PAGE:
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Nov 15, 2018,  by Allianz Partners Business Insights

Driverless cars: Ford set to turn smartphones into emergency steering wheels

A new project launched by Ford is set to transform smartphones into emergency steering wheels. The automotive manufacturer has filed a patent application for an emergency control system based on racing car video games on mobile phones. It would ensure the safety of the drivers and passengers in autonomous vehicles by giving them back control should there be a system failure.


Ford is working on the design of a system which would enable drivers to take back control of an autonomous vehicle if necessary using a smartphone, and without using the steering wheel or the pedals. This system would be similar to racing games for mobile phones, according to BFMTV.

The passengers of future autonomous vehicles would receive an alert and a recorded message warning them that the driving management system is no longer functioning normally, enabling them to take control of the car with a smartphone and bring it to a halt while waiting for a re-boot or repairs to be carried out.


Telephone synchronised with the wheels


Even though autonomous vehicles are not yet on the streets, Ford has already filed a patent for this smartphone-aided control system, according to Carbuzz. The project is entitled "Non-autonomous modes of driving" and illustrates the ambition of the US automotive giant as they anticipate the problems and solutions linked to the development of autonomy.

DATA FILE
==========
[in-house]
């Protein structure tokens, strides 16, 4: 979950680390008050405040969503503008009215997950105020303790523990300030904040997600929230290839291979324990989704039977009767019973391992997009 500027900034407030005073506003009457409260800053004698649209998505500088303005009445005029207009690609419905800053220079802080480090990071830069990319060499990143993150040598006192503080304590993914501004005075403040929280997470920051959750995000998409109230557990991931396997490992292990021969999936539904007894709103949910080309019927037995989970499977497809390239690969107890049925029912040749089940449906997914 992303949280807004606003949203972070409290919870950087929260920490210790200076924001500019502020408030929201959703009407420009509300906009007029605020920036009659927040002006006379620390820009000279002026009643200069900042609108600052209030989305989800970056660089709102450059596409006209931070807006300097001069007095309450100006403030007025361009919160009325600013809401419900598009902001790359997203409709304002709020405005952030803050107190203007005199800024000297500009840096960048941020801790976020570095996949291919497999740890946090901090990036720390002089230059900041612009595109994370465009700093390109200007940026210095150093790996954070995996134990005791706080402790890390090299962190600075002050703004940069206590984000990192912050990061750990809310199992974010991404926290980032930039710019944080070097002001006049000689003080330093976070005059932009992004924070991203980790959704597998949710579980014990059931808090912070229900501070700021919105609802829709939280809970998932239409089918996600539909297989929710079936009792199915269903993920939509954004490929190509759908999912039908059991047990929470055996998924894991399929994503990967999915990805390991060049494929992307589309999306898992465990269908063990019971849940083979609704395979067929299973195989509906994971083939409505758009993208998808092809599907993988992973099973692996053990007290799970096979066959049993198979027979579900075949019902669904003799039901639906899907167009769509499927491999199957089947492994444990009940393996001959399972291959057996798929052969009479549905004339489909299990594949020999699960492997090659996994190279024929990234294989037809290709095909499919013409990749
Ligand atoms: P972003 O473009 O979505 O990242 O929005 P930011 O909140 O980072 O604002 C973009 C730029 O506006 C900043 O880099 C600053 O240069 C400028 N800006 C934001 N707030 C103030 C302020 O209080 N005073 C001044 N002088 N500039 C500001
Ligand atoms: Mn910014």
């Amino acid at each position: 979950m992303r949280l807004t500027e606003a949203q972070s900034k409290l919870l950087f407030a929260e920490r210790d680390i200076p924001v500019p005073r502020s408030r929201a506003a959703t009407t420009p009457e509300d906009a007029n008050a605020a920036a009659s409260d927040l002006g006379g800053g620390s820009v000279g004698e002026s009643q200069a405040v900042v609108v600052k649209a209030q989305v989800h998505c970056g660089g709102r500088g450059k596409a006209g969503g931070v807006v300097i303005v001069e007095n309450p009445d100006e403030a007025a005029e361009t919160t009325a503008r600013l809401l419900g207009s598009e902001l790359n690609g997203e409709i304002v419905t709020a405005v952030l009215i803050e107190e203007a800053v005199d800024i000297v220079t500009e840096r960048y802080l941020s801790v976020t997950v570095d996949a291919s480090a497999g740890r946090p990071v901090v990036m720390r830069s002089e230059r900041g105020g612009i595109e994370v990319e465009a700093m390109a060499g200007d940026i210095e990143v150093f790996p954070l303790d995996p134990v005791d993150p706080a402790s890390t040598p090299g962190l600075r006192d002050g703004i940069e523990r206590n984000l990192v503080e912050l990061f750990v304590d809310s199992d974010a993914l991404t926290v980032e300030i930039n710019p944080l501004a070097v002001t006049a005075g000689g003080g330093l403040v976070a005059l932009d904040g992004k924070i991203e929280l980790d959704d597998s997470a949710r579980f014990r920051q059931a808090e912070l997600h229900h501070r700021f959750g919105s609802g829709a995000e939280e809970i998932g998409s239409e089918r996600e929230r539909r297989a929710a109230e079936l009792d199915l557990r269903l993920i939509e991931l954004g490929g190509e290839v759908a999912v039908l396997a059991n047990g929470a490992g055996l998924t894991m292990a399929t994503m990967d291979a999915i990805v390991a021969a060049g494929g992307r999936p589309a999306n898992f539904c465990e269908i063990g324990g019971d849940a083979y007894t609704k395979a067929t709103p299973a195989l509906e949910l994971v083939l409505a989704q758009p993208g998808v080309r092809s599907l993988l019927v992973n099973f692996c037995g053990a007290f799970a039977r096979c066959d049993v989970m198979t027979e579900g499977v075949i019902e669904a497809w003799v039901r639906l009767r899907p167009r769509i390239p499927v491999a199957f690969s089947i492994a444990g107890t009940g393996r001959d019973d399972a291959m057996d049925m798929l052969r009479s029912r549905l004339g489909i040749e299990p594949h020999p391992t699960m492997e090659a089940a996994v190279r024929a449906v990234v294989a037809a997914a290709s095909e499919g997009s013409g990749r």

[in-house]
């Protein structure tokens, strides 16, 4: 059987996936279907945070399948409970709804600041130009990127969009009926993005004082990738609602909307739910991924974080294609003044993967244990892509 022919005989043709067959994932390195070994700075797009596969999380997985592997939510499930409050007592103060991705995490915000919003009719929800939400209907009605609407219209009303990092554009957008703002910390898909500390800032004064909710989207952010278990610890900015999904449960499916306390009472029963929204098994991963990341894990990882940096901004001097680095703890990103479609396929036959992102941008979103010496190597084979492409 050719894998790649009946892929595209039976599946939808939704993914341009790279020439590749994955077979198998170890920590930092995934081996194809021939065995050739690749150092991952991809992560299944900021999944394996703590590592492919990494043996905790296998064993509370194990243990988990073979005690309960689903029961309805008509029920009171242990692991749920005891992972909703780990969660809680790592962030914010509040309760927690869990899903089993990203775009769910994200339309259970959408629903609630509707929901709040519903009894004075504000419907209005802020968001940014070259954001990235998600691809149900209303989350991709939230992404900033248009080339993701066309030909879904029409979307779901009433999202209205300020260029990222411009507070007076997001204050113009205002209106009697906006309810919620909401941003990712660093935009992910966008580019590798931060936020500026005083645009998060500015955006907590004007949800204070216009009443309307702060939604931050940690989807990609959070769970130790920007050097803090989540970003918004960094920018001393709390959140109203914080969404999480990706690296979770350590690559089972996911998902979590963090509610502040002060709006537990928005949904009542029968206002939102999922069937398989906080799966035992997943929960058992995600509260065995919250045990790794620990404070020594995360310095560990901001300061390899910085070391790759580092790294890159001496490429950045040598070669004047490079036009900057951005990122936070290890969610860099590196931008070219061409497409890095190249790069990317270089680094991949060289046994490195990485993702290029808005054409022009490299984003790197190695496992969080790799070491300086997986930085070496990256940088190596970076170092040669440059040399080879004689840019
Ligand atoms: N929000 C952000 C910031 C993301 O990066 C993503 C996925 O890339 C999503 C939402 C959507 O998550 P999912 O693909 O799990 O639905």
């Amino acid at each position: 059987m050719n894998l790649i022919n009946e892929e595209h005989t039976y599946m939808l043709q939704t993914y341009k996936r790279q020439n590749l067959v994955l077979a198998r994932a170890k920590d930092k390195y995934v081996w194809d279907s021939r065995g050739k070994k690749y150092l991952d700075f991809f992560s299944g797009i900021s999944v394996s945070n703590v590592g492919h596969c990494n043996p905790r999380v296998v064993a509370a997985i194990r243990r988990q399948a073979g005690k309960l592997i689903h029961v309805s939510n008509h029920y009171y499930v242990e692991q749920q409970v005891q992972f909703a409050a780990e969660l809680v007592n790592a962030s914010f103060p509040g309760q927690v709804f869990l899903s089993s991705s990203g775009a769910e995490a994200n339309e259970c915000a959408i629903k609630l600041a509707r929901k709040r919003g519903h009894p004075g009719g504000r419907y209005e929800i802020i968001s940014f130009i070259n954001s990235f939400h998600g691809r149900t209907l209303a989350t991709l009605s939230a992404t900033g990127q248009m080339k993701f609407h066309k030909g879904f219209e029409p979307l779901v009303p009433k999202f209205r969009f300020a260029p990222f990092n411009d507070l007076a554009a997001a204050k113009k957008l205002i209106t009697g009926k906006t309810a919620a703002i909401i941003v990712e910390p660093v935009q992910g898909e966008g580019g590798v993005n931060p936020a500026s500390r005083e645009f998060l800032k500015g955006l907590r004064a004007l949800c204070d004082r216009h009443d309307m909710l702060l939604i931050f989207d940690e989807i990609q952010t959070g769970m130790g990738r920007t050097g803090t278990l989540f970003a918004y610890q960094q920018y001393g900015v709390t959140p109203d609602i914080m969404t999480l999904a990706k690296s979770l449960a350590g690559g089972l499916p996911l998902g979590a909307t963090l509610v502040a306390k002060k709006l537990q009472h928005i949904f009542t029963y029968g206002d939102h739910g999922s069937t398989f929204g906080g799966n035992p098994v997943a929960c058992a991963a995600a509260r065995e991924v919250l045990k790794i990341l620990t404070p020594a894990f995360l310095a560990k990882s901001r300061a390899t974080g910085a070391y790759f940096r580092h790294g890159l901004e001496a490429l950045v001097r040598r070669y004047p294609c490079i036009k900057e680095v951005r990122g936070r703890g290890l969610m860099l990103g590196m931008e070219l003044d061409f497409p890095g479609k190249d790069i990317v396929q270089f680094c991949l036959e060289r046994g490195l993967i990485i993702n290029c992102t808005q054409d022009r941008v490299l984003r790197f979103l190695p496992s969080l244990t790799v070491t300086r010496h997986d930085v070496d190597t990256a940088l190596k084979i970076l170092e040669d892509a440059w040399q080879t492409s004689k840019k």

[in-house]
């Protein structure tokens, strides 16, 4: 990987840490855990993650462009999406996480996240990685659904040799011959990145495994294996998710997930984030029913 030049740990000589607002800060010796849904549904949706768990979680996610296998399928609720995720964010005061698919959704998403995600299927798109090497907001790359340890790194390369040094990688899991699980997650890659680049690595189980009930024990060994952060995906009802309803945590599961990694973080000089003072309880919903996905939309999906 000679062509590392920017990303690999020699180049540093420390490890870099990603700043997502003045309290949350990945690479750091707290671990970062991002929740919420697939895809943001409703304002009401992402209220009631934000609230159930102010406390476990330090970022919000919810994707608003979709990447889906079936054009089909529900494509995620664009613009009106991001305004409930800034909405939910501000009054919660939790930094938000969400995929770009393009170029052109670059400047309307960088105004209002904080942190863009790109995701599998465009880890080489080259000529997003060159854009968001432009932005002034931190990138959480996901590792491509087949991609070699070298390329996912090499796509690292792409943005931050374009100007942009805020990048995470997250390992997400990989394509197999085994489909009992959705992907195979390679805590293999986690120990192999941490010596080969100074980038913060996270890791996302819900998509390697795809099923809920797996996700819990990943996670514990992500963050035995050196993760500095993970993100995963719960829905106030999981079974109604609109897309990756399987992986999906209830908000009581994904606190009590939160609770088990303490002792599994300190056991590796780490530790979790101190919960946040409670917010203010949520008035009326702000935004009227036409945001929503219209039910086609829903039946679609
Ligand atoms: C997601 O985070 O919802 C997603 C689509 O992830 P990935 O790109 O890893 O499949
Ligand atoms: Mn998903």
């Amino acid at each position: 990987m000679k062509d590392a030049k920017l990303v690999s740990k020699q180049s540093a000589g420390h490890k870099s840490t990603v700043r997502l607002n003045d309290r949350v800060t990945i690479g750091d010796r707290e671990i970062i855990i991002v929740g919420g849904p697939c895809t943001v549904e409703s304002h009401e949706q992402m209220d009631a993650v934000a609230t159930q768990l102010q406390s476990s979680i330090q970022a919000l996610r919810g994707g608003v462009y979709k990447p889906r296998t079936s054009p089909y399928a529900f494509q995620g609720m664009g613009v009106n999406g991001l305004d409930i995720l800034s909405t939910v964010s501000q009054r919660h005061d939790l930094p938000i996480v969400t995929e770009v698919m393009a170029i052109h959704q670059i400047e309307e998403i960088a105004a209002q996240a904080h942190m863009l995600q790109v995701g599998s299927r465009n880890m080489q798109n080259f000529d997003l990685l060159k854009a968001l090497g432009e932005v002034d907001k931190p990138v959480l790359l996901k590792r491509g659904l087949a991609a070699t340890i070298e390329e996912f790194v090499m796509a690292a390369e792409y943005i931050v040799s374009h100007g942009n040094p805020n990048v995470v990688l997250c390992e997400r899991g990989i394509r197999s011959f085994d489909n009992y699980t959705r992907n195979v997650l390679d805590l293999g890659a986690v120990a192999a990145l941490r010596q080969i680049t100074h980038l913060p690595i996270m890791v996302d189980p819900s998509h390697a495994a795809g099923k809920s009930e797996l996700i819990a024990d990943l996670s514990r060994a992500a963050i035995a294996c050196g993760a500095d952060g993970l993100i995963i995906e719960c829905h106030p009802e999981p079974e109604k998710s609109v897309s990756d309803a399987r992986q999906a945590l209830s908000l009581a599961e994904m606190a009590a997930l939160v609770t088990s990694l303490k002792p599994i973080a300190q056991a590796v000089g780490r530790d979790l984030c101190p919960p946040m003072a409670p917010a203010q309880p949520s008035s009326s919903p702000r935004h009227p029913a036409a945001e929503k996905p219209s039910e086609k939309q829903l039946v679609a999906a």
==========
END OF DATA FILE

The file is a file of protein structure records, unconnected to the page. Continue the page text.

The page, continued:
Two systems have been designed. The former is inspired by the games Need for Speed and Real Racing, and uses the device’s gyroscope and accelerometer. Once the system is synchronised with the wheels of the autonomous vehicle, this would allow a passenger to turn left or right by moving their telephone intuitively. The second system would provide a virtual steering wheel, with the user merely having to slide their finger around the screen to steer one way or another.


Systems that are easy to implement


In both cases, the system would merely require a smartphone with a touch screen, a gyroscope, an accelerometer and Wi-Fi linked to the vehicle – all functions which are already found on a wide variety of telephones. The future Ford controller would appear to be simple both in terms of the equipment required and its usage, and therefore designed to appeal to the general public, la chaîne concludes.


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